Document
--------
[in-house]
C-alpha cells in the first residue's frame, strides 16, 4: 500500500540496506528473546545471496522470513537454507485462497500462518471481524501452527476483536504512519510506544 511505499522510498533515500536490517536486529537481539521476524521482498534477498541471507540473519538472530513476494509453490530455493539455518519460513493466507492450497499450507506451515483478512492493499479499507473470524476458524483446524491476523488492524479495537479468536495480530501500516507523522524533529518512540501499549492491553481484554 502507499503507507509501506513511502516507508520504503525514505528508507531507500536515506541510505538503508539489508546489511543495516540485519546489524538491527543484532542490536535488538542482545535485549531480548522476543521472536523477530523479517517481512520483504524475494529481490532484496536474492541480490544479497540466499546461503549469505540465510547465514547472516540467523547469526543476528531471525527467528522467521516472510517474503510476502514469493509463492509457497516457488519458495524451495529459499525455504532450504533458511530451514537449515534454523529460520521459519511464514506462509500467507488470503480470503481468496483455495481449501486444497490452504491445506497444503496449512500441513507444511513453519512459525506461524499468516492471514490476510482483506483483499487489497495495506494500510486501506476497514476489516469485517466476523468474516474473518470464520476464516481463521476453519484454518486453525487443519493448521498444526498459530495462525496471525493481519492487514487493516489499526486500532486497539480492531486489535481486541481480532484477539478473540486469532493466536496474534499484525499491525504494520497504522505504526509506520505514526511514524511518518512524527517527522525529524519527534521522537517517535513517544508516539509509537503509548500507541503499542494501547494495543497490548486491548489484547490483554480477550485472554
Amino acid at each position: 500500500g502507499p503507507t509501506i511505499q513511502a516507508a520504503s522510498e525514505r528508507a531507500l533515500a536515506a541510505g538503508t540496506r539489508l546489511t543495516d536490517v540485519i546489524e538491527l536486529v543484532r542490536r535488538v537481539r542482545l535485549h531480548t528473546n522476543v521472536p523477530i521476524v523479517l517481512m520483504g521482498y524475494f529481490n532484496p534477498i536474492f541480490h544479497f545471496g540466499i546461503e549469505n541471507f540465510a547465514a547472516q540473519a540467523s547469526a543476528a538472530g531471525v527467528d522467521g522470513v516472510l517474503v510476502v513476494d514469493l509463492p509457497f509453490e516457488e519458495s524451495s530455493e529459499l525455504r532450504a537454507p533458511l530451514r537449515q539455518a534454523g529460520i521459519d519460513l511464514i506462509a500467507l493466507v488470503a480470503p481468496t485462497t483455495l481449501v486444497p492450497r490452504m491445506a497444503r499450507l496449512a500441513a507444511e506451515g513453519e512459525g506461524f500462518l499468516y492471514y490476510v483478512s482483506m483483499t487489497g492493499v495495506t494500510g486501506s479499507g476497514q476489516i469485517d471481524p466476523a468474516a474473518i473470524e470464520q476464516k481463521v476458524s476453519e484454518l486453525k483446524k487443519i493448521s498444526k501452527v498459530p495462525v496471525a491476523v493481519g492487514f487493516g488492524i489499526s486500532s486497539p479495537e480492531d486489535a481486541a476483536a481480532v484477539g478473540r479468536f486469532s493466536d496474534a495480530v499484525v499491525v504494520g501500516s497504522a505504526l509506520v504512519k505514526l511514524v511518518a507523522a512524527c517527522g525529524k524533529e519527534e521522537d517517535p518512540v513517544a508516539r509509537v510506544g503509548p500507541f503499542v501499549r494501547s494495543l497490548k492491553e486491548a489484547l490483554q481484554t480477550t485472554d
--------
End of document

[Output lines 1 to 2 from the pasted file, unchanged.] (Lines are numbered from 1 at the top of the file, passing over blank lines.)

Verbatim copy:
[in-house]
C-alpha cells in the first residue's frame, strides 16, 4: 500500500540496506528473546545471496522470513537454507485462497500462518471481524501452527476483536504512519510506544 511505499522510498533515500536490517536486529537481539521476524521482498534477498541471507540473519538472530513476494509453490530455493539455518519460513493466507492450497499450507506451515483478512492493499479499507473470524476458524483446524491476523488492524479495537479468536495480530501500516507523522524533529518512540501499549492491553481484554 502507499503507507509501506513511502516507508520504503525514505528508507531507500536515506541510505538503508539489508546489511543495516540485519546489524538491527543484532542490536535488538542482545535485549531480548522476543521472536523477530523479517517481512520483504524475494529481490532484496536474492541480490544479497540466499546461503549469505540465510547465514547472516540467523547469526543476528531471525527467528522467521516472510517474503510476502514469493509463492509457497516457488519458495524451495529459499525455504532450504533458511530451514537449515534454523529460520521459519511464514506462509500467507488470503480470503481468496483455495481449501486444497490452504491445506497444503496449512500441513507444511513453519512459525506461524499468516492471514490476510482483506483483499487489497495495506494500510486501506476497514476489516469485517466476523468474516474473518470464520476464516481463521476453519484454518486453525487443519493448521498444526498459530495462525496471525493481519492487514487493516489499526486500532486497539480492531486489535481486541481480532484477539478473540486469532493466536496474534499484525499491525504494520497504522505504526509506520505514526511514524511518518512524527517527522525529524519527534521522537517517535513517544508516539509509537503509548500507541503499542494501547494495543497490548486491548489484547490483554480477550485472554